Results 6 to 10 of 29
Thread: Layla or Leila
May 5th, 2013 05:16 AM #6Senior Member
- Join Date
- Jan 2012
May 5th, 2013 07:12 AM #8
May 5th, 2013 07:54 AM #10Junior Member
- Join Date
- Apr 2013
- Quebec, Canada
May 5th, 2013 08:03 AM #12
Laila/Layla/Leila is a funny one x_x It seems to have two separate roots, one Arabic and one Nordic. There's also the Hawaiian Leilani (lay-lah-nee) but I'm leaving that one for now.
This is what I've found so far on Forvo when I checked spelling against pronunciation:
Swedish/Norwegian/Finnish LAILA: 'lie-la'
Swedish/Norwegian/Finnish LEILA: 'lay-la'
German LEILA: 'lee-la'
Hebrew LAILA: 'lie-la'
Azerbaijani LAYLA: 'lie-la'
I then went hunting down a classical Arabic pronunciation and found a (beautiful) reading of a Qu'ran passage in which the speaker says the word 'night'. There it's been transcribed as 'laylati/u'. Click on LAYLA below to hear it for yourselves:
Classical Arabic LAYLA: 'lay-la'
In conclusion it seems that (not counting changes in dialect as there are some modern Arabic based languages who use 'lie-la') that:
Classical Arabic pronunciation = 'lay-la' (with Layla or Laila as the spellings)
Nordic pronunciation = 'lie-la' (as Laila) and 'lay-la' (as Leila).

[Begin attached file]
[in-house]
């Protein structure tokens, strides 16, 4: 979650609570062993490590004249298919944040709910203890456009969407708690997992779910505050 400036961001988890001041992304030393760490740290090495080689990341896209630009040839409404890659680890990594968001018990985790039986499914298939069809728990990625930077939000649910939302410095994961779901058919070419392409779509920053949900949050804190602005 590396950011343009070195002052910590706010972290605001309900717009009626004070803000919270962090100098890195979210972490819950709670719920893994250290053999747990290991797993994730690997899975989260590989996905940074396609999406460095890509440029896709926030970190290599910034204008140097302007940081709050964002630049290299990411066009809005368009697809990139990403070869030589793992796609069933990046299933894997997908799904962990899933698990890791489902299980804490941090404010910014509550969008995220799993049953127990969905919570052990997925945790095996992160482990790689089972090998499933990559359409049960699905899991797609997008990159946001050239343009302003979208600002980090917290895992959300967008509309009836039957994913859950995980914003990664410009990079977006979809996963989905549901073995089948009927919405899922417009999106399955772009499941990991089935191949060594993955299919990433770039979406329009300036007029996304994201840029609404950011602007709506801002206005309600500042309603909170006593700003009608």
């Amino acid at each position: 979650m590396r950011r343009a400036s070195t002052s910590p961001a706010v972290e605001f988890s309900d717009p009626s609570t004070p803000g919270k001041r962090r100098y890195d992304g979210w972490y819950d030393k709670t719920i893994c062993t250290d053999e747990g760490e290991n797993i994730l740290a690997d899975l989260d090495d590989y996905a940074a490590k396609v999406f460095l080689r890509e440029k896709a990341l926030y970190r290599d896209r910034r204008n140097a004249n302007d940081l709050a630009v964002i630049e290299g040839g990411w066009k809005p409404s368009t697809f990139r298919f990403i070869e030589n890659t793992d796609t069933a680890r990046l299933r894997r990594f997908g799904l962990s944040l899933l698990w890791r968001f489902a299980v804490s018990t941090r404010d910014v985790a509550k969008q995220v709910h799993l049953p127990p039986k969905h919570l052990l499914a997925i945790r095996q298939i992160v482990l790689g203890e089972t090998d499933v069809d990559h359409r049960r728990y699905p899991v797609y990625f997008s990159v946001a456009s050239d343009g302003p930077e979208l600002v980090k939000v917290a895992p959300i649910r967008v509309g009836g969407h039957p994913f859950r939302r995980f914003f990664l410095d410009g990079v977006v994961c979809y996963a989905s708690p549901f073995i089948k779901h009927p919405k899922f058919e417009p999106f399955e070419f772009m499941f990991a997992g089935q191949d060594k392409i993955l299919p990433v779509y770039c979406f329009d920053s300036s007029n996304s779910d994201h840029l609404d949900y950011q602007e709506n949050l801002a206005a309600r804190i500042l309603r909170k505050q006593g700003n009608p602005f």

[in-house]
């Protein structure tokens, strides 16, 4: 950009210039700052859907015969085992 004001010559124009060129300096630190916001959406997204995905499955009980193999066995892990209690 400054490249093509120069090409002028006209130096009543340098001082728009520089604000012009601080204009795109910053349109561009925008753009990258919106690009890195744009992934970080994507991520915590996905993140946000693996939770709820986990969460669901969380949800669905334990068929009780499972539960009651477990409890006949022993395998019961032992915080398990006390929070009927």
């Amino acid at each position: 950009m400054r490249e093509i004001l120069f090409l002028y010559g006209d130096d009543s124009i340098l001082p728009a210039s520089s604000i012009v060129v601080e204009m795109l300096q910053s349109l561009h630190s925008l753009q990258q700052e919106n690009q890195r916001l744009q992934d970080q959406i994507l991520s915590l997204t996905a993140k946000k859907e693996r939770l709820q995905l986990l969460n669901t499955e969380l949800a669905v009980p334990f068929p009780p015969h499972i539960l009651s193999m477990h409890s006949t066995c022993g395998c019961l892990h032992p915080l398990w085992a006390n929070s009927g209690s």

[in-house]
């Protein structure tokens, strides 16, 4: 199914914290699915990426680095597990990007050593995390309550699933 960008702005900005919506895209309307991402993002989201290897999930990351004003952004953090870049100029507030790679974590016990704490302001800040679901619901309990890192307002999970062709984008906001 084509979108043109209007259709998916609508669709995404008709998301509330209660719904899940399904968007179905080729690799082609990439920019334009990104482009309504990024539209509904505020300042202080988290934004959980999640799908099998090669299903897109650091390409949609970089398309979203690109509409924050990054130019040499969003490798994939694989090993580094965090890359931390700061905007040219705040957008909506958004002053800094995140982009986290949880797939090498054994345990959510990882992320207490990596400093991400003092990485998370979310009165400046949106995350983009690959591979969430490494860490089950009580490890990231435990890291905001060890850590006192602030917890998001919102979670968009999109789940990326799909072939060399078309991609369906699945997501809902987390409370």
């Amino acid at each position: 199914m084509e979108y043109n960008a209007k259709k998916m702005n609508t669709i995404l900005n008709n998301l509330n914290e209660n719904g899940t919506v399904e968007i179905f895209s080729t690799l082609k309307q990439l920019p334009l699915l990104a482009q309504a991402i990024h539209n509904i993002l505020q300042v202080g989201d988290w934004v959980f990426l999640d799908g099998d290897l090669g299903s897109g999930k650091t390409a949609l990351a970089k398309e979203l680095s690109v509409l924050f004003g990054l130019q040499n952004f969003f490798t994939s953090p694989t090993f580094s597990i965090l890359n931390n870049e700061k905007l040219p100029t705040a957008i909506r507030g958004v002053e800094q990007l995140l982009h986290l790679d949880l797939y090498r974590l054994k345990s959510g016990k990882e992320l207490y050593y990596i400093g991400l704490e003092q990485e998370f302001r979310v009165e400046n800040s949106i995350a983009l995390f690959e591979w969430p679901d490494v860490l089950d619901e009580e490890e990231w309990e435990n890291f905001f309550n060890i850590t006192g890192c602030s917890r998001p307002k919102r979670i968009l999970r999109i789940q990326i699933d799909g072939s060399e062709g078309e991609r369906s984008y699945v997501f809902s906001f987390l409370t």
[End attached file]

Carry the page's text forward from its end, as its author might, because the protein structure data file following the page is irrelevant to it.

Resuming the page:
Neither root uses the 'lee-la' pronunciation.
The Germans seem to be the only anomaly, pronouncing Leila as 'lee-la' which I find very odd (since nein is 'n-eye-n' and Liesl is 'lee-zl') Of course, that gentleman could be an anomaly himself as his was the only German entry.
My personal preference is the Arabic pronunciation with Laila as the spelling.
Last edited by renrose; May 5th, 2013 at 08:25 AM.~Boys~
Jory Leander Atticus, August Eli Benedict, Casimir Mordecai Stewart,
Edmond John Meirion, Horatio Ethell Emery, Bram William Jasper,
Julian Remy Charles, Vasiliy Lochlan Michael.
Aira Rose ___, Eleni Fiorella Charlotte, Sylvia Sayuri Noor,
Merit Eleanora Adelaide, Clover Elodie Seraphine, Bridie Scarlett Viola,
Marguerite Cecilia Iris, Eilidh Clara Valentine.
Beta read The Self Invention: 21 a go-go.
May 5th, 2013 08:06 AM #14I like simple yet versatile names that work well for the athlete, the comic, the genius, and the judge.